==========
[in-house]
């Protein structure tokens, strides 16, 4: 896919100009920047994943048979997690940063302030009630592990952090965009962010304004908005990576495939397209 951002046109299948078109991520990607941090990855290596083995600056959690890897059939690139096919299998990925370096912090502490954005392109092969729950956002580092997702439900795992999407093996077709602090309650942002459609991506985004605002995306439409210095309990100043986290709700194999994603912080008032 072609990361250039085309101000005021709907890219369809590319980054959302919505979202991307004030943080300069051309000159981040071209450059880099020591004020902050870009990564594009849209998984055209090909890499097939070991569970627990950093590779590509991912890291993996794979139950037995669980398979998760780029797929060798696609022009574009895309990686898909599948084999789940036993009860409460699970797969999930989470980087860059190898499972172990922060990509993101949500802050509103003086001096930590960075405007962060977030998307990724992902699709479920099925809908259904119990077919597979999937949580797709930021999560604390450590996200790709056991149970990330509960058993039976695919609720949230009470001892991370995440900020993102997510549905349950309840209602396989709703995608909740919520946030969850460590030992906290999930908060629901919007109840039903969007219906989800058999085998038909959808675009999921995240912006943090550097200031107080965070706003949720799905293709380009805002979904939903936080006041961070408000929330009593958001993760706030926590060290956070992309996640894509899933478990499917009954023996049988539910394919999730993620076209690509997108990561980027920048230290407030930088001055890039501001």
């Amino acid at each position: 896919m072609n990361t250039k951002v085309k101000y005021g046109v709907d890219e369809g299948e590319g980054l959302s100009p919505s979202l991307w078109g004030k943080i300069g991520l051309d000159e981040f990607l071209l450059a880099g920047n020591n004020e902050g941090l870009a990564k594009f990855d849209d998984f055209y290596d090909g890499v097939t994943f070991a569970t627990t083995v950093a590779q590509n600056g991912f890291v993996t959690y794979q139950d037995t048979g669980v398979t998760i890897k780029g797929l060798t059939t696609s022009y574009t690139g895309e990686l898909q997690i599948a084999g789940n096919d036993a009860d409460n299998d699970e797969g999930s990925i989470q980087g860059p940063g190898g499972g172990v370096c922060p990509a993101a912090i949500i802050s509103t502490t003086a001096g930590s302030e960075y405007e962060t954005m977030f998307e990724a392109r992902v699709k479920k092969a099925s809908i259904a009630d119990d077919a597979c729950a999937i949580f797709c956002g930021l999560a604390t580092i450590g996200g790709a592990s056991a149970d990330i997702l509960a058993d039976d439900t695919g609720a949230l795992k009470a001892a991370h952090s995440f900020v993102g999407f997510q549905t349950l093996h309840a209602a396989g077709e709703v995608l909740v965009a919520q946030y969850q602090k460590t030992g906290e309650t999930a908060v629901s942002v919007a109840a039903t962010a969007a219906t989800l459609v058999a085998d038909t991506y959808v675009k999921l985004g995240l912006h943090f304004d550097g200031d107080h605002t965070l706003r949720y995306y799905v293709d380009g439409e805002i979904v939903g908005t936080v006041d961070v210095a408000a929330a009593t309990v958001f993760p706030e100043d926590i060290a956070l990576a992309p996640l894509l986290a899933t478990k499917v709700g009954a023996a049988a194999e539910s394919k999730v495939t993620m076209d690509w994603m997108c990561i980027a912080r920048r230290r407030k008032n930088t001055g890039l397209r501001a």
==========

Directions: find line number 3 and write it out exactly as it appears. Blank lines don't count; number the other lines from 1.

């Amino acid at each position: 896919m072609n990361t250039k951002v085309k101000y005021g046109v709907d890219e369809g299948e590319g980054l959302s100009p919505s979202l991307w078109g004030k943080i300069g991520l051309d000159e981040f990607l071209l450059a880099g920047n020591n004020e902050g941090l870009a990564k594009f990855d849209d998984f055209y290596d090909g890499v097939t994943f070991a569970t627990t083995v950093a590779q590509n600056g991912f890291v993996t959690y794979q139950d037995t048979g669980v398979t998760i890897k780029g797929l060798t059939t696609s022009y574009t690139g895309e990686l898909q997690i599948a084999g789940n096919d036993a009860d409460n299998d699970e797969g999930s990925i989470q980087g860059p940063g190898g499972g172990v370096c922060p990509a993101a912090i949500i802050s509103t502490t003086a001096g930590s302030e960075y405007e962060t954005m977030f998307e990724a392109r992902v699709k479920k092969a099925s809908i259904a009630d119990d077919a597979c729950a999937i949580f797709c956002g930021l999560a604390t580092i450590g996200g790709a592990s056991a149970d990330i997702l509960a058993d039976d439900t695919g609720a949230l795992k009470a001892a991370h952090s995440f900020v993102g999407f997510q549905t349950l093996h309840a209602a396989g077709e709703v995608l909740v965009a919520q946030y969850q602090k460590t030992g906290e309650t999930a908060v629901s942002v919007a109840a039903t962010a969007a219906t989800l459609v058999a085998d038909t991506y959808v675009k999921l985004g995240l912006h943090f304004d550097g200031d107080h605002t965070l706003r949720y995306y799905v293709d380009g439409e805002i979904v939903g908005t936080v006041d961070v210095a408000a929330a009593t309990v958001f993760p706030e100043d926590i060290a956070l990576a992309p996640l894509l986290a899933t478990k499917v709700g009954a023996a049988a194999e539910s394919k999730v495939t993620m076209d690509w994603m997108c990561i980027a912080r920048r230290r407030k008032n930088t001055g890039l397209r501001a």